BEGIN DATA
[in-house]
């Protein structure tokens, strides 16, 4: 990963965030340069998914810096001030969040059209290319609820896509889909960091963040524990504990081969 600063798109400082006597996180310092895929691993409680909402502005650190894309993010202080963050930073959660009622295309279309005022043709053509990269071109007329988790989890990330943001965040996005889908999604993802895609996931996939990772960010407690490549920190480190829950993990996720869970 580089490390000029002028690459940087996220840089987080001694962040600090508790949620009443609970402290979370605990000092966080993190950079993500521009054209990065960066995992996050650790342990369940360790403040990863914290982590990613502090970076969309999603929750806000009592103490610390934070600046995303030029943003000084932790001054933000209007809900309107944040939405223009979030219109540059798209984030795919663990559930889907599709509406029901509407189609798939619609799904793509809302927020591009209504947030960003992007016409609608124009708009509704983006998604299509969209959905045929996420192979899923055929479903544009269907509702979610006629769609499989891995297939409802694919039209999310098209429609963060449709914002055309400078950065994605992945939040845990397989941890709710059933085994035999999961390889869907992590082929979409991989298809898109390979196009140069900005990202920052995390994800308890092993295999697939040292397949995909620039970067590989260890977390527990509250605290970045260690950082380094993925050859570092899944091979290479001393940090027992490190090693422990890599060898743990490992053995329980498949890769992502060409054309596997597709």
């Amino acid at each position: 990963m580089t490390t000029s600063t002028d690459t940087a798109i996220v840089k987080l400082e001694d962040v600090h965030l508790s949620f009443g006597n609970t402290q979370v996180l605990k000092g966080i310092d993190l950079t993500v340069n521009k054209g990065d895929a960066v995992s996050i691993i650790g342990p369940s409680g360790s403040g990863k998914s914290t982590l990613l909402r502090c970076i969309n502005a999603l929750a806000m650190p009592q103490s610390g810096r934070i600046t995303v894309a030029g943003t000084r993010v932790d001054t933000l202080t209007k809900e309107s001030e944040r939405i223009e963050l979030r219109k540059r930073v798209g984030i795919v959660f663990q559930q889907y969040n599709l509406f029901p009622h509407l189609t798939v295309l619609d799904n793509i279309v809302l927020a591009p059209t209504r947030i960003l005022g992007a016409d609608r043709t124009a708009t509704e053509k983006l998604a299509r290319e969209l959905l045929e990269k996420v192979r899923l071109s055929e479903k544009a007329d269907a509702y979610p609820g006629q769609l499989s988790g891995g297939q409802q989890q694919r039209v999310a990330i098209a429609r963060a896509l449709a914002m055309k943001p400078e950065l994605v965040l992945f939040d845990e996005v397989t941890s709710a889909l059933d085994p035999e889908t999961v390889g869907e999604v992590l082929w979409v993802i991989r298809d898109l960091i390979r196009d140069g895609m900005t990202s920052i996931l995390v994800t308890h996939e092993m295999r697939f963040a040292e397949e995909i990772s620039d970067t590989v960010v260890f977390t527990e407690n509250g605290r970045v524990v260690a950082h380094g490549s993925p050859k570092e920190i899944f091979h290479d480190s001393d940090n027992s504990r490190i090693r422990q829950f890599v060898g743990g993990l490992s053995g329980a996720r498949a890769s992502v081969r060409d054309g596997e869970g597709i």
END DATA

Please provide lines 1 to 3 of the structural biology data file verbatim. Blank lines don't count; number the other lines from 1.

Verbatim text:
[in-house]
């Protein structure tokens, strides 16, 4: 990963965030340069998914810096001030969040059209290319609820896509889909960091963040524990504990081969 600063798109400082006597996180310092895929691993409680909402502005650190894309993010202080963050930073959660009622295309279309005022043709053509990269071109007329988790989890990330943001965040996005889908999604993802895609996931996939990772960010407690490549920190480190829950993990996720869970 580089490390000029002028690459940087996220840089987080001694962040600090508790949620009443609970402290979370605990000092966080993190950079993500521009054209990065960066995992996050650790342990369940360790403040990863914290982590990613502090970076969309999603929750806000009592103490610390934070600046995303030029943003000084932790001054933000209007809900309107944040939405223009979030219109540059798209984030795919663990559930889907599709509406029901509407189609798939619609799904793509809302927020591009209504947030960003992007016409609608124009708009509704983006998604299509969209959905045929996420192979899923055929479903544009269907509702979610006629769609499989891995297939409802694919039209999310098209429609963060449709914002055309400078950065994605992945939040845990397989941890709710059933085994035999999961390889869907992590082929979409991989298809898109390979196009140069900005990202920052995390994800308890092993295999697939040292397949995909620039970067590989260890977390527990509250605290970045260690950082380094993925050859570092899944091979290479001393940090027992490190090693422990890599060898743990490992053995329980498949890769992502060409054309596997597709």
């Amino acid at each position: 990963m580089t490390t000029s600063t002028d690459t940087a798109i996220v840089k987080l400082e001694d962040v600090h965030l508790s949620f009443g006597n609970t402290q979370v996180l605990k000092g966080i310092d993190l950079t993500v340069n521009k054209g990065d895929a960066v995992s996050i691993i650790g342990p369940s409680g360790s403040g990863k998914s914290t982590l990613l909402r502090c970076i969309n502005a999603l929750a806000m650190p009592q103490s610390g810096r934070i600046t995303v894309a030029g943003t000084r993010v932790d001054t933000l202080t209007k809900e309107s001030e944040r939405i223009e963050l979030r219109k540059r930073v798209g984030i795919v959660f663990q559930q889907y969040n599709l509406f029901p009622h509407l189609t798939v295309l619609d799904n793509i279309v809302l927020a591009p059209t209504r947030i960003l005022g992007a016409d609608r043709t124009a708009t509704e053509k983006l998604a299509r290319e969209l959905l045929e990269k996420v192979r899923l071109s055929e479903k544009a007329d269907a509702y979610p609820g006629q769609l499989s988790g891995g297939q409802q989890q694919r039209v999310a990330i098209a429609r963060a896509l449709a914002m055309k943001p400078e950065l994605v965040l992945f939040d845990e996005v397989t941890s709710a889909l059933d085994p035999e889908t999961v390889g869907e999604v992590l082929w979409v993802i991989r298809d898109l960091i390979r196009d140069g895609m900005t990202s920052i996931l995390v994800t308890h996939e092993m295999r697939f963040a040292e397949e995909i990772s620039d970067t590989v960010v260890f977390t527990e407690n509250g605290r970045v524990v260690a950082h380094g490549s993925p050859k570092e920190i899944f091979h290479d480190s001393d940090n027992s504990r490190i090693r422990q829950f890599v060898g743990g993990l490992s053995g329980a996720r498949a890769s992502v081969r060409d054309g596997e869970g597709i």